random selection A selection strategy in which every member of the target population has an equal chance of being included in the sample.

red herring A fallacy that is committed by introducing an irrelevant topic in order to divert attention for the original issue being discussed. Also known as “Smoke Screen” and “Wild Goose Chase. ”

relativism A theory, especially in ethics or aesthetics, that conceptions of truth and moral values are not absolute but are relative to the persons or groups holding them. OR In philosophy, the view that the truth is relative to any individual or situation, that there is no standard we can use to decide which beliefs make most sense.

semantic meaning A component of a word’s total meaning that expresses the relationship between a linguistic event and a nonlinguistic event.

simile An explicit comparison between basically dissimilar things made for the purpose of illuminating our understanding of the things being compared.

slippery slope A causal fallacy that asserts that one undesirable action will inevitably lead to a worse action, which will necessarily lead to a worse one still, all the way down the slippery slope to a terrible disaster at the bottom.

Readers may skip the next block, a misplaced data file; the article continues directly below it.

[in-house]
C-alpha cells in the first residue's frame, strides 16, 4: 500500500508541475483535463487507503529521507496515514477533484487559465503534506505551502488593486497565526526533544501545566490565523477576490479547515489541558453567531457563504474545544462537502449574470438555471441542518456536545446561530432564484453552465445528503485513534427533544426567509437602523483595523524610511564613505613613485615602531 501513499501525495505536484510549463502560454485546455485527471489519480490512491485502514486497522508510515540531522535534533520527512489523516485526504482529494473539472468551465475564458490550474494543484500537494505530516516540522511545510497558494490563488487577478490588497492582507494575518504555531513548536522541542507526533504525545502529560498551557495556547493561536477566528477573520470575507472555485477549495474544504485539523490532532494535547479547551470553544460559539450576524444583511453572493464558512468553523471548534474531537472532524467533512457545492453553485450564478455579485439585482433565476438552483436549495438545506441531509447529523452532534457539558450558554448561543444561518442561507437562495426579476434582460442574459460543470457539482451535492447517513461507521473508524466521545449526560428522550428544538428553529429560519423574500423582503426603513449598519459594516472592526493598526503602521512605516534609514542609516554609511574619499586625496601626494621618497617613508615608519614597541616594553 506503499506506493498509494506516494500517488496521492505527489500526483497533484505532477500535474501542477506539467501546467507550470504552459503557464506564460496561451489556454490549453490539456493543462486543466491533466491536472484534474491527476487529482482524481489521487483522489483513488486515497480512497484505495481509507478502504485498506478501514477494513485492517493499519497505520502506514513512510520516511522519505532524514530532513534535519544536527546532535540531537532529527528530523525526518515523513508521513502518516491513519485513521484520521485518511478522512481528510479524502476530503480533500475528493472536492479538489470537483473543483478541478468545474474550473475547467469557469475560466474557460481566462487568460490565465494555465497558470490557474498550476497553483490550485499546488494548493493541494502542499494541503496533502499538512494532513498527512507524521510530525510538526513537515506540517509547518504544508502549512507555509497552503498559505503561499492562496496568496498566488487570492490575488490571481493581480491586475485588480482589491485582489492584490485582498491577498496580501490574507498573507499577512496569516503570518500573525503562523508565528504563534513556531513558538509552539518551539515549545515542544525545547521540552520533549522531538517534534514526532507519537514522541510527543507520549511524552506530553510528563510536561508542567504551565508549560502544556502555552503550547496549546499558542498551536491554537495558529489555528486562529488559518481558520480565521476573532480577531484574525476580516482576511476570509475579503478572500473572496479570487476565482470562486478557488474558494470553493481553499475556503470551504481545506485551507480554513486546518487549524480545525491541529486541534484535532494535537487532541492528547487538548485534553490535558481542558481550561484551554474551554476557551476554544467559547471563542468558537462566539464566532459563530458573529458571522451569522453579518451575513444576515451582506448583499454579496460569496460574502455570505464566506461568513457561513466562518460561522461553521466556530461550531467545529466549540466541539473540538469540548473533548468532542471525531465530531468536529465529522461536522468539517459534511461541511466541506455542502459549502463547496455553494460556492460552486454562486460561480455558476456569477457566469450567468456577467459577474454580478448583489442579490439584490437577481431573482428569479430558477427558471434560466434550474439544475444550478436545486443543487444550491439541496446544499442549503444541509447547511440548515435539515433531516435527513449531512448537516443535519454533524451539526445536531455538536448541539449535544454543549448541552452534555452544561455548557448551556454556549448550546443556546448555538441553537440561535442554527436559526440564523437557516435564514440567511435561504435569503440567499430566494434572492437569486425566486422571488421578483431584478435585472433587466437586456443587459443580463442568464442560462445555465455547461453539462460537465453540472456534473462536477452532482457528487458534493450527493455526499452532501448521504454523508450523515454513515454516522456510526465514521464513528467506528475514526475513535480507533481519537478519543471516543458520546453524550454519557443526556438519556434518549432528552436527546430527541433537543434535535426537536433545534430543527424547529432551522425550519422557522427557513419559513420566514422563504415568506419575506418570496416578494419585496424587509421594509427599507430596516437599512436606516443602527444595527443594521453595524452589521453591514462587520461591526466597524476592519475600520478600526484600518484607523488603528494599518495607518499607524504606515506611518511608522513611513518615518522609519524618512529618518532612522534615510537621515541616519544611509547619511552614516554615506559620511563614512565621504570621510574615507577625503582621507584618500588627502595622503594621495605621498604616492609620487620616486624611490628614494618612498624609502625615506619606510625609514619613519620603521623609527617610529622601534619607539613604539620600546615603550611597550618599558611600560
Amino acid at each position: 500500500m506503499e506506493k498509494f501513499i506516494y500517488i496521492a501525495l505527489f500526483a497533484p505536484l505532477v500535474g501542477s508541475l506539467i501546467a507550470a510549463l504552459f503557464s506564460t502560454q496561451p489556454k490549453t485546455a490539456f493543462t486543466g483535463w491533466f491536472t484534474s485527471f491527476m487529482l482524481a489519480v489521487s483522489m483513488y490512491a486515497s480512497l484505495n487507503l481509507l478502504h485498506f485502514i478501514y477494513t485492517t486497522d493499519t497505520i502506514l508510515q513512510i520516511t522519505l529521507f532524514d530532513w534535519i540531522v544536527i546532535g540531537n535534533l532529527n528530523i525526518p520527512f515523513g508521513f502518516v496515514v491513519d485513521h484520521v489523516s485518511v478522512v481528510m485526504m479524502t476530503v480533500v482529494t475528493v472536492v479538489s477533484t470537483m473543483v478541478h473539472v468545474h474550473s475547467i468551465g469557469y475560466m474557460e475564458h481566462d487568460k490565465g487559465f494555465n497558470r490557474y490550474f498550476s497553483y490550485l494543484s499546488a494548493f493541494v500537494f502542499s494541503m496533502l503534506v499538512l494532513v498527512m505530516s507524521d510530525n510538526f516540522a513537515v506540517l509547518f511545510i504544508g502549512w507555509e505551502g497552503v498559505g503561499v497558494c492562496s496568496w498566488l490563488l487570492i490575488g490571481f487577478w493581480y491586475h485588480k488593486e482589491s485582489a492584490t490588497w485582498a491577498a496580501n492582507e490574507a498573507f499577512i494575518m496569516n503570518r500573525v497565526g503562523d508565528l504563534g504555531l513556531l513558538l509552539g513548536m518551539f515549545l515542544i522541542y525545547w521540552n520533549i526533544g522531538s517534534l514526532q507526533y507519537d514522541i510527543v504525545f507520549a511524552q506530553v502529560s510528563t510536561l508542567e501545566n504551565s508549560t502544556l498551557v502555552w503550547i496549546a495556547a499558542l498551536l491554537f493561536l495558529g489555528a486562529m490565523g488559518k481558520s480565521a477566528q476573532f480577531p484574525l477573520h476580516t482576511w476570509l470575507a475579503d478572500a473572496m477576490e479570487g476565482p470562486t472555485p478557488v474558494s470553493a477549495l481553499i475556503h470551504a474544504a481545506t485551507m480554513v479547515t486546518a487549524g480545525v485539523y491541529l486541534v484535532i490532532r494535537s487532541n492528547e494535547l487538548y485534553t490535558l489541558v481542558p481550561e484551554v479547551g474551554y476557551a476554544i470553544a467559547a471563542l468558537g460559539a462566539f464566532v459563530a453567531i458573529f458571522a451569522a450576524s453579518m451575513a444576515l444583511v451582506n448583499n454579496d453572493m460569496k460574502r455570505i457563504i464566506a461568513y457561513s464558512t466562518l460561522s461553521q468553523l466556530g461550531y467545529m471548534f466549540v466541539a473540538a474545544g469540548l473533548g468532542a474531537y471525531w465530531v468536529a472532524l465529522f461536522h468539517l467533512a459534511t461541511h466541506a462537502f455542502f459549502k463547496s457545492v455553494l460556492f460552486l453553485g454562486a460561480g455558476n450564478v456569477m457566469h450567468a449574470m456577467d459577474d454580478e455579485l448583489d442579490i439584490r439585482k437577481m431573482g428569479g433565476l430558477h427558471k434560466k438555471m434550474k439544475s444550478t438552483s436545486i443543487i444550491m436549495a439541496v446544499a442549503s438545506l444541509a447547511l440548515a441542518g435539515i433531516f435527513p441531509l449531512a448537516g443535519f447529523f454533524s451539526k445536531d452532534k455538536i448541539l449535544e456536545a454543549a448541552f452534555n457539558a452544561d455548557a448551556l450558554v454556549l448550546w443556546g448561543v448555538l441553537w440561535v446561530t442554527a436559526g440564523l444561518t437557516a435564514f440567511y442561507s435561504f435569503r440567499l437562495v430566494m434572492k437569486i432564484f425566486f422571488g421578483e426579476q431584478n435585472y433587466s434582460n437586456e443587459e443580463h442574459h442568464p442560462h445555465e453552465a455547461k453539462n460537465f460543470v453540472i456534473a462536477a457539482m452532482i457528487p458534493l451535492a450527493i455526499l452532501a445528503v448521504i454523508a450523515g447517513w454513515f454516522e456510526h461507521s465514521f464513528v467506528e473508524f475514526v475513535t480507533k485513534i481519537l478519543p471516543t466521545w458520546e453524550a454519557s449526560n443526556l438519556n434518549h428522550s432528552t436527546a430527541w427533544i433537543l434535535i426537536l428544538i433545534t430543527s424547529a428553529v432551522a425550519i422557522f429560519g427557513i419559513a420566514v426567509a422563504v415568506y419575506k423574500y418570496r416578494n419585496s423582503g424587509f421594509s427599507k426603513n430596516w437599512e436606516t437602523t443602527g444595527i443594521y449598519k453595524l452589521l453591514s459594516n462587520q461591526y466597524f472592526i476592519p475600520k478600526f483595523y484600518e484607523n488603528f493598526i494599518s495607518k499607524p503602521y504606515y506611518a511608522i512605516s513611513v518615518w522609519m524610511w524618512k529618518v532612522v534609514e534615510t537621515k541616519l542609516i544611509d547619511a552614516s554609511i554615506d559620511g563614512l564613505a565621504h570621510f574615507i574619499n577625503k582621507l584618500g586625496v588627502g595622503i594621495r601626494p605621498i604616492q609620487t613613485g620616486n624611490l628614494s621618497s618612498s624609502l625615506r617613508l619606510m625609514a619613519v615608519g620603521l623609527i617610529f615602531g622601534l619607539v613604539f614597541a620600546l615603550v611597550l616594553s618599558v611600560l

stereotype A conventional, formulaic, and oversimplified conception, opinion, or image.

straw man A fallacy in which a point of view is attacked by first creating a “straw man” version of the position and then “knocking down” the straw man created. The fallacy lies in that the straw man does not reflect an accurate representation of the position being challenged.

sweeping generalization A general conclusion that overlooks exceptions to the generalizations because of special features that the exceptions possess.

syllogism A form of deductive reasoning consisting of a major premise, a minor premise, and a conclusion.

syntactic meaning A component of a word’s total meaning which defines its relation to other words in the sentence.

synthesis The combining of separate elements or substances to form a coherent whole.